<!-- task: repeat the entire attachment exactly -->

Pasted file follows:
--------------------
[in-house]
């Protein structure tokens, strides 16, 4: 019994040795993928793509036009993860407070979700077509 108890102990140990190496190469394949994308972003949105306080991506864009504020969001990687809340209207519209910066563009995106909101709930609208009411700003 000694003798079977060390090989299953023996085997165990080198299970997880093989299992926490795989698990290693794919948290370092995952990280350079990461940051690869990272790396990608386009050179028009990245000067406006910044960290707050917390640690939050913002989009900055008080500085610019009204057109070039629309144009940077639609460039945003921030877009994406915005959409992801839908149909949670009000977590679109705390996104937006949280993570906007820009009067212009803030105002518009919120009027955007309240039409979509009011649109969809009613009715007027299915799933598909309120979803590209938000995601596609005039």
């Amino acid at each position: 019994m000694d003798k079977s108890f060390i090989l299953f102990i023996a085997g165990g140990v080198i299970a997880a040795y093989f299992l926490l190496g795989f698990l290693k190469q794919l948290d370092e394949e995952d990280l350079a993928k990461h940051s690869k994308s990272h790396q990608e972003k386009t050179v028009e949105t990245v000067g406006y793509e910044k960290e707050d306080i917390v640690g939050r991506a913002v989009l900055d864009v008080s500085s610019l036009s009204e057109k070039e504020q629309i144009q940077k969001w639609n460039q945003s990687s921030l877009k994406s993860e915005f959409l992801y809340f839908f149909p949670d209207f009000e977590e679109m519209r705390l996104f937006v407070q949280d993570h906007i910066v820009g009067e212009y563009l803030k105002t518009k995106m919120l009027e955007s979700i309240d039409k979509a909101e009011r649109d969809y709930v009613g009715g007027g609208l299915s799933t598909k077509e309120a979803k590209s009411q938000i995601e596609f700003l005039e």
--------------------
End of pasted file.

[in-house]
């Protein structure tokens, strides 16, 4: 019994040795993928793509036009993860407070979700077509 108890102990140990190496190469394949994308972003949105306080991506864009504020969001990687809340209207519209910066563009995106909101709930609208009411700003 000694003798079977060390090989299953023996085997165990080198299970997880093989299992926490795989698990290693794919948290370092995952990280350079990461940051690869990272790396990608386009050179028009990245000067406006910044960290707050917390640690939050913002989009900055008080500085610019009204057109070039629309144009940077639609460039945003921030877009994406915005959409992801839908149909949670009000977590679109705390996104937006949280993570906007820009009067212009803030105002518009919120009027955007309240039409979509009011649109969809009613009715007027299915799933598909309120979803590209938000995601596609005039």
């Amino acid at each position: 019994m000694d003798k079977s108890f060390i090989l299953f102990i023996a085997g165990g140990v080198i299970a997880a040795y093989f299992l926490l190496g795989f698990l290693k190469q794919l948290d370092e394949e995952d990280l350079a993928k990461h940051s690869k994308s990272h790396q990608e972003k386009t050179v028009e949105t990245v000067g406006y793509e910044k960290e707050d306080i917390v640690g939050r991506a913002v989009l900055d864009v008080s500085s610019l036009s009204e057109k070039e504020q629309i144009q940077k969001w639609n460039q945003s990687s921030l877009k994406s993860e915005f959409l992801y809340f839908f149909p949670d209207f009000e977590e679109m519209r705390l996104f937006v407070q949280d993570h906007i910066v820009g009067e212009y563009l803030k105002t518009k995106m919120l009027e955007s979700i309240d039409k979509a909101e009011r649109d969809y709930v009613g009715g007027g609208l299915s799933t598909k077509e309120a979803k590209s009411q938000i995601e596609f700003l005039e």